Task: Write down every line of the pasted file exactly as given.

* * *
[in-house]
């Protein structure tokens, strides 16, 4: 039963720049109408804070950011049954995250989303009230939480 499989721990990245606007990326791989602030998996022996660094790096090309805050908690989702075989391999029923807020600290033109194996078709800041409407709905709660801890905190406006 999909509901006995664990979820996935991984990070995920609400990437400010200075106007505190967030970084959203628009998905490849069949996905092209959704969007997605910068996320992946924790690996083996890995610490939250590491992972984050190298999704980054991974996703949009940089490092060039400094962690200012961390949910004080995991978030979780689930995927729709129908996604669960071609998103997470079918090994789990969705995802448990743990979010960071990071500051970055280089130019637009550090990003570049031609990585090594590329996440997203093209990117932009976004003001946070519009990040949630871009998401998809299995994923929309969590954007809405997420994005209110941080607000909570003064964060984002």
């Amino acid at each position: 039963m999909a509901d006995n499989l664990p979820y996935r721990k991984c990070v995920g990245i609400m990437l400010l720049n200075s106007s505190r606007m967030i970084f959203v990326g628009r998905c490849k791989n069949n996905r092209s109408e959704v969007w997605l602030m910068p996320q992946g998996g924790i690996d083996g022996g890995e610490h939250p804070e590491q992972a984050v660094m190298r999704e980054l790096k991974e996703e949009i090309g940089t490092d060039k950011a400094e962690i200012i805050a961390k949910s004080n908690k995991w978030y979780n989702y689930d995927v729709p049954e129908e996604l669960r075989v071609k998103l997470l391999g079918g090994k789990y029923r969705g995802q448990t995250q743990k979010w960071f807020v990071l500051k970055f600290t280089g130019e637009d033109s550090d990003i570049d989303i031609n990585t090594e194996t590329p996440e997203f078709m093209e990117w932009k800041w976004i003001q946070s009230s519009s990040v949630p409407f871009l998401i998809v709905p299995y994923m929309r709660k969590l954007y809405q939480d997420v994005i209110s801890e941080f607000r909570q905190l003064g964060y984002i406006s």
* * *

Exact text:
[in-house]
């Protein structure tokens, strides 16, 4: 039963720049109408804070950011049954995250989303009230939480 499989721990990245606007990326791989602030998996022996660094790096090309805050908690989702075989391999029923807020600290033109194996078709800041409407709905709660801890905190406006 999909509901006995664990979820996935991984990070995920609400990437400010200075106007505190967030970084959203628009998905490849069949996905092209959704969007997605910068996320992946924790690996083996890995610490939250590491992972984050190298999704980054991974996703949009940089490092060039400094962690200012961390949910004080995991978030979780689930995927729709129908996604669960071609998103997470079918090994789990969705995802448990743990979010960071990071500051970055280089130019637009550090990003570049031609990585090594590329996440997203093209990117932009976004003001946070519009990040949630871009998401998809299995994923929309969590954007809405997420994005209110941080607000909570003064964060984002």
């Amino acid at each position: 039963m999909a509901d006995n499989l664990p979820y996935r721990k991984c990070v995920g990245i609400m990437l400010l720049n200075s106007s505190r606007m967030i970084f959203v990326g628009r998905c490849k791989n069949n996905r092209s109408e959704v969007w997605l602030m910068p996320q992946g998996g924790i690996d083996g022996g890995e610490h939250p804070e590491q992972a984050v660094m190298r999704e980054l790096k991974e996703e949009i090309g940089t490092d060039k950011a400094e962690i200012i805050a961390k949910s004080n908690k995991w978030y979780n989702y689930d995927v729709p049954e129908e996604l669960r075989v071609k998103l997470l391999g079918g090994k789990y029923r969705g995802q448990t995250q743990k979010w960071f807020v990071l500051k970055f600290t280089g130019e637009d033109s550090d990003i570049d989303i031609n990585t090594e194996t590329p996440e997203f078709m093209e990117w932009k800041w976004i003001q946070s009230s519009s990040v949630p409407f871009l998401i998809v709905p299995y994923m929309r709660k969590l954007y809405q939480d997420v994005i209110s801890e941080f607000r909570q905190l003064g964060y984002i406006s």